The Carolina Hurricanes entered the season once again uncertain about their netminding duo, however James Reimer turned out to be a bright spot.
James Reimer has had an illustrious career. In his sixth season with the Toronto Maple Leafs, he was traded to the San Jose Sharks. He then signed with the Florida Panthers to backup Roberto Luongo before finding himself in a trade for Scott Darling and a sixth round pick from the Carolina Hurricanes.
To be honest, at the beginning of the season, I was not convinced that a player that was almost bought out by Florida, a team that had no real back-up behind newly signed Sergei Bobrovsky, would have anything to bring to a tandem that was obviously going to be led by Petr Mrazek. On top of that, Florida took on Darling and bought him out in order to get rid of Reimer.
What was a man who had become the oldest player on the roster going to bring to the table that couldn’t have been filled by Alex Nedeljkovic?
25 games played and a 14-6-2 record, Reimer would prove to be the more reliable netminder in th duo. Now granted, due to his age, he couldn’t be the goalie to ride game after game, but the numbers, including the advanced statistics show that between all five goalies that have stepped into the crease for the Carolina Hurricanes, Reimer was the best.
Reimer’s 0.914 sv% stands head and shoulders above the rest. Since Mrazek is the only other goalie to play at least five games, he will be the main point of comparison. Mrazek, while over the goalie mendoza line of 0.900 sv% is still only at 0.905 sv%. Granted he has played more games and faced bigger opponents, but that still doesn’t take away from Reimer.
Reimer also has the lower GAA between the two sitting at 2.66 compared to Mrazek’s 2.69. But the difference there is minimal. In fact both save percentages and goals allowed are a combination of defensive efforts and goaltending, so it’s not a fair comparison of netminding.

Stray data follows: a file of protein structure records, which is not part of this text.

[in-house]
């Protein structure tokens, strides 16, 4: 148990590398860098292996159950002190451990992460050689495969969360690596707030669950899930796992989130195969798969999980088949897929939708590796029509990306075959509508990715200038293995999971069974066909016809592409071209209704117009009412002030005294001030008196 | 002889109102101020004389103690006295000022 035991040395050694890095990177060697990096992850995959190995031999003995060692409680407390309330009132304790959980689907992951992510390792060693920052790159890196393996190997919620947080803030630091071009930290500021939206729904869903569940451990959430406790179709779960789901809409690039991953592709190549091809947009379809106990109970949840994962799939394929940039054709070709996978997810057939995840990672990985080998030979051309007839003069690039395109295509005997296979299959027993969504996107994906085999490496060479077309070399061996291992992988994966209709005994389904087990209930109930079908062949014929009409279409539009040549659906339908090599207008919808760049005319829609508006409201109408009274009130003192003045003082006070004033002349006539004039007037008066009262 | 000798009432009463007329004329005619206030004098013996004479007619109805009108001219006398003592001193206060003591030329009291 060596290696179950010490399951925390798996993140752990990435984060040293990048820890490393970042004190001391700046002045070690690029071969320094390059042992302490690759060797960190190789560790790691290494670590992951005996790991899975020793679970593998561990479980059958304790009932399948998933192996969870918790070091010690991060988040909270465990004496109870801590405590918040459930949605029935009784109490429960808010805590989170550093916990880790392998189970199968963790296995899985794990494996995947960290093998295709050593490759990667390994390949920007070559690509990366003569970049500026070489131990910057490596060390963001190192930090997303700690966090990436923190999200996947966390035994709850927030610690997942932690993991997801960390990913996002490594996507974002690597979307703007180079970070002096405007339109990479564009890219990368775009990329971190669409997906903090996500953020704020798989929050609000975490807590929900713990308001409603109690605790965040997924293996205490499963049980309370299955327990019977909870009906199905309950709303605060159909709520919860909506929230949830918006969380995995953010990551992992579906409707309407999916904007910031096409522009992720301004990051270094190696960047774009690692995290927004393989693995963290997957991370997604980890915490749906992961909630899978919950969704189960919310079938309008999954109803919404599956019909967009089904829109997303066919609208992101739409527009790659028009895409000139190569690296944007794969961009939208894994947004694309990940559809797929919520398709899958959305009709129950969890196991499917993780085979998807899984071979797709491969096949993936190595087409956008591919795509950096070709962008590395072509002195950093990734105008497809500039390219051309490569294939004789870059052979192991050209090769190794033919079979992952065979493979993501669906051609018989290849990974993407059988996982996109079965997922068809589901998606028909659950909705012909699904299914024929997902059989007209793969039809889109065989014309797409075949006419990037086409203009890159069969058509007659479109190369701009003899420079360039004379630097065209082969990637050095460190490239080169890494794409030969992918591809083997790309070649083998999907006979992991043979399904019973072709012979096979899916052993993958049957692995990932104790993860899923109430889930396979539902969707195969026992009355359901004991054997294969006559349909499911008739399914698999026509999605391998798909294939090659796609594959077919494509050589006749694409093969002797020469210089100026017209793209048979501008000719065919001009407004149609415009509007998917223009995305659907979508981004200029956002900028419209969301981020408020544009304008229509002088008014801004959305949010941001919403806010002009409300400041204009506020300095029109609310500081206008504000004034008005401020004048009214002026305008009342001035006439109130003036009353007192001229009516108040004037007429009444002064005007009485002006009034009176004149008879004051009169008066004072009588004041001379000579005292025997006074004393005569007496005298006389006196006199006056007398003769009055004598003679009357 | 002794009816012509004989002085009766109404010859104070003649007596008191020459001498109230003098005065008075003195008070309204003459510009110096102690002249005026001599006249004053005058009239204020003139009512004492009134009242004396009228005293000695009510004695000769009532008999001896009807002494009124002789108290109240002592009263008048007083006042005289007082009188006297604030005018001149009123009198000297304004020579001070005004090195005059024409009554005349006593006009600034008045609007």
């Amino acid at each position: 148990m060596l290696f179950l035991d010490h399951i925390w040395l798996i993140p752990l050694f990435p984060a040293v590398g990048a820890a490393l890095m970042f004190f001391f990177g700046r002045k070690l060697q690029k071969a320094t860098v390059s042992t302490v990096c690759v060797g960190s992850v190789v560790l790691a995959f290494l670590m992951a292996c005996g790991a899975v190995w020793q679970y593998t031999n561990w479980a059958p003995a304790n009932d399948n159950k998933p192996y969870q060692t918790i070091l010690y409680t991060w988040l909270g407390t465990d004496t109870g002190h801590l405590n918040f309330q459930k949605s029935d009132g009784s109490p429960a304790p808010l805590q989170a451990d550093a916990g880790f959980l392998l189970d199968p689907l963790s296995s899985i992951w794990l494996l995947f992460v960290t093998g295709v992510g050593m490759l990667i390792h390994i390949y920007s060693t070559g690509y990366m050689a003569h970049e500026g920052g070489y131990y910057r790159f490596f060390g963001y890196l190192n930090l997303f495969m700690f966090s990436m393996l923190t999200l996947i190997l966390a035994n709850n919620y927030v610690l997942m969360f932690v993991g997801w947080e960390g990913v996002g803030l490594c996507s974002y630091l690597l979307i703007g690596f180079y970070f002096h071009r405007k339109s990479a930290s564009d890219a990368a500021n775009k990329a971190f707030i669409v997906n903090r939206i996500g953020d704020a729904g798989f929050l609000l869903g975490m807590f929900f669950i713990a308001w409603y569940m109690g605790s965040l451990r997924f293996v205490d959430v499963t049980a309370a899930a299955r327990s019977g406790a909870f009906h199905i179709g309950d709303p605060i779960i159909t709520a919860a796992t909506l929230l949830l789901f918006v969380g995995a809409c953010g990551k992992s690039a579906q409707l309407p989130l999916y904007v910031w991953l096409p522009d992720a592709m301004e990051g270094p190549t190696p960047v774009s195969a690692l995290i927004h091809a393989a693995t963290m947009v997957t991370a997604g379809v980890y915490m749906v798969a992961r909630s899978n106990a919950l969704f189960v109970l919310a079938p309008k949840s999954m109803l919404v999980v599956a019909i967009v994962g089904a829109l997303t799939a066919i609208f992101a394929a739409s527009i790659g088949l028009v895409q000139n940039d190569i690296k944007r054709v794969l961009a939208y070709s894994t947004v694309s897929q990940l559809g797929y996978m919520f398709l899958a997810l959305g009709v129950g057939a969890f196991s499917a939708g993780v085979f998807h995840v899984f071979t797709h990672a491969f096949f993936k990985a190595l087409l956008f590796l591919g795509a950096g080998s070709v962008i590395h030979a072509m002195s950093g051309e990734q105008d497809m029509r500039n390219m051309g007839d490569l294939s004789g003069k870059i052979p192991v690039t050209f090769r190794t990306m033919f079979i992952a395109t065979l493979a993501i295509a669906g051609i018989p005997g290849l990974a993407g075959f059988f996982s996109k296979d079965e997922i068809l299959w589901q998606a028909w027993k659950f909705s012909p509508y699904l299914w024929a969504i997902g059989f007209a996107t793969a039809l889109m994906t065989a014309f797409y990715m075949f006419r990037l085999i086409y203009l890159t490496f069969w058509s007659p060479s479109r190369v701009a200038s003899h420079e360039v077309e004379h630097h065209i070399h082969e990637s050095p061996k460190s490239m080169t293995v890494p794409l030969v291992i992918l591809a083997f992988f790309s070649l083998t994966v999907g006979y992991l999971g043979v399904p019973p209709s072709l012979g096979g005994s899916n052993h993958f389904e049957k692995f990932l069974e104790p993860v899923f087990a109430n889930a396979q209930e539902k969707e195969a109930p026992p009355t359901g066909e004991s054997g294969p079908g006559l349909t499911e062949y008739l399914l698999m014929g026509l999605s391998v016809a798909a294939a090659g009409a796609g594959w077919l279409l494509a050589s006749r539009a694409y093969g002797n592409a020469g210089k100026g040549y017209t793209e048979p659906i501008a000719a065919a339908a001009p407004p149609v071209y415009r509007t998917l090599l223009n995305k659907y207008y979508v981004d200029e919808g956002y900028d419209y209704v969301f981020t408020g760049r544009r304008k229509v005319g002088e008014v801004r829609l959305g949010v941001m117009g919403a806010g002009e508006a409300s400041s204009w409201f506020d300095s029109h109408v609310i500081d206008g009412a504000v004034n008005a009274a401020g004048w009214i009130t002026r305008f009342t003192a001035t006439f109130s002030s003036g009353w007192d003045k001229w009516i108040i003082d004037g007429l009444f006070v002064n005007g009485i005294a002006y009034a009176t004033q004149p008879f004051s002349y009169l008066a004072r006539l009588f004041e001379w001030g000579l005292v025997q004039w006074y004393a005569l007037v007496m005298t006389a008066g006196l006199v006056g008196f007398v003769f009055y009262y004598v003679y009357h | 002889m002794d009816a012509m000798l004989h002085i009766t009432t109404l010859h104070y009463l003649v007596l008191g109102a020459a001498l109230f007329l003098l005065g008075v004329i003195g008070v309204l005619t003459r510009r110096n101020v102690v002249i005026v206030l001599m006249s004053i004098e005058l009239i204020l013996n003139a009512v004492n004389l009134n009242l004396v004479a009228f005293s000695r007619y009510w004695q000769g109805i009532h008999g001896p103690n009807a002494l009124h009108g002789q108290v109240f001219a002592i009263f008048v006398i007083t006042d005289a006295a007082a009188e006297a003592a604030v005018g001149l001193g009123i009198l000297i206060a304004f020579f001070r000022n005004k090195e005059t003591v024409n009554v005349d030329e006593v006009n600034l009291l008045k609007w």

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So let’s take a look at the advanced analytics.
When it comes to sv% percentage above expected James Reimer is tied for 7th in the league among netminders that have played at least 10 games with 0.389%. This is the percentage difference between the actual save percentage on unblocked shots and the expected save percentage based on expected scoring chances of the shots faced.
It’s a lot of math involved but basically a positive percentage means that he is making more saves than is expected of a league average netminder based on the shots faced. A negative percentage would mean that he is making fewer saves that is expected of a league average netminder.
With the amount of high danger chances given up by this team, it’s good to have a netminder that can consistently make those saves. In comparison Petr Mrazek sits at a -0.142%, meaning he has a habit of allowing a few softer shots in.
Advanced analytics also show that between the two Carolina Hurricanes netminders, Reimer has the better rebound control, allowing fewer of them. Not by much, but it’s there.
Regardless of which netminder you believe is better and if you consider that Mrazek has more wins and has played more games, which is why he is lagging behind Reimer, the point remains the same. James Reimer was a pleasant surprise this season and a big reason why the Carolina Hurricanes are in a position to make the playoffs if and when the season returns.
Question for CC Readers: Who do you consider the biggest surprise of the season?